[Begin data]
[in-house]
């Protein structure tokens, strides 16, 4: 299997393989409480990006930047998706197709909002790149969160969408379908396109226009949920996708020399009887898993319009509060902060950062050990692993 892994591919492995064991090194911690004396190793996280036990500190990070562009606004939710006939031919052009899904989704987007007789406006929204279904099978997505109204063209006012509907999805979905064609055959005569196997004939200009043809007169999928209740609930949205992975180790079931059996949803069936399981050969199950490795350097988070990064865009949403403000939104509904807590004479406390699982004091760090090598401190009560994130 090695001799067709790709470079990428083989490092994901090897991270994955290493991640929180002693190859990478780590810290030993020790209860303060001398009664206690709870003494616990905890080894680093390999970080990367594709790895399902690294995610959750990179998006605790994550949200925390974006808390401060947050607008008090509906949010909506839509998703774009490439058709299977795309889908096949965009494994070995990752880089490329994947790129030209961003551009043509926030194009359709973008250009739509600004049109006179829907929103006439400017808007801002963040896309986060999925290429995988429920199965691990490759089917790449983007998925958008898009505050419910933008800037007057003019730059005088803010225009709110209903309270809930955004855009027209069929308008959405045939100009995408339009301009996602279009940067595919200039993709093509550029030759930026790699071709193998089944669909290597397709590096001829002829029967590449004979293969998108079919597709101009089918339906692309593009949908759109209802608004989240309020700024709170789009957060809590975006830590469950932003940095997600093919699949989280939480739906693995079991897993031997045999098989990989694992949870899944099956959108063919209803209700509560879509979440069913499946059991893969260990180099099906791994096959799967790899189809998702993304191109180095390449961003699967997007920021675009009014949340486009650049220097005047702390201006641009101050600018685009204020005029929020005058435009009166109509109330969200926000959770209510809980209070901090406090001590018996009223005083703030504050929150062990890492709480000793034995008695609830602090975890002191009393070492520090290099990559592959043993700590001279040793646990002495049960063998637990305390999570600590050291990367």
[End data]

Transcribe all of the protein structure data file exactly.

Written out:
[in-house]
């Protein structure tokens, strides 16, 4: 299997393989409480990006930047998706197709909002790149969160969408379908396109226009949920996708020399009887898993319009509060902060950062050990692993 892994591919492995064991090194911690004396190793996280036990500190990070562009606004939710006939031919052009899904989704987007007789406006929204279904099978997505109204063209006012509907999805979905064609055959005569196997004939200009043809007169999928209740609930949205992975180790079931059996949803069936399981050969199950490795350097988070990064865009949403403000939104509904807590004479406390699982004091760090090598401190009560994130 090695001799067709790709470079990428083989490092994901090897991270994955290493991640929180002693190859990478780590810290030993020790209860303060001398009664206690709870003494616990905890080894680093390999970080990367594709790895399902690294995610959750990179998006605790994550949200925390974006808390401060947050607008008090509906949010909506839509998703774009490439058709299977795309889908096949965009494994070995990752880089490329994947790129030209961003551009043509926030194009359709973008250009739509600004049109006179829907929103006439400017808007801002963040896309986060999925290429995988429920199965691990490759089917790449983007998925958008898009505050419910933008800037007057003019730059005088803010225009709110209903309270809930955004855009027209069929308008959405045939100009995408339009301009996602279009940067595919200039993709093509550029030759930026790699071709193998089944669909290597397709590096001829002829029967590449004979293969998108079919597709101009089918339906692309593009949908759109209802608004989240309020700024709170789009957060809590975006830590469950932003940095997600093919699949989280939480739906693995079991897993031997045999098989990989694992949870899944099956959108063919209803209700509560879509979440069913499946059991893969260990180099099906791994096959799967790899189809998702993304191109180095390449961003699967997007920021675009009014949340486009650049220097005047702390201006641009101050600018685009204020005029929020005058435009009166109509109330969200926000959770209510809980209070901090406090001590018996009223005083703030504050929150062990890492709480000793034995008695609830602090975890002191009393070492520090290099990559592959043993700590001279040793646990002495049960063998637990305390999570600590050291990367």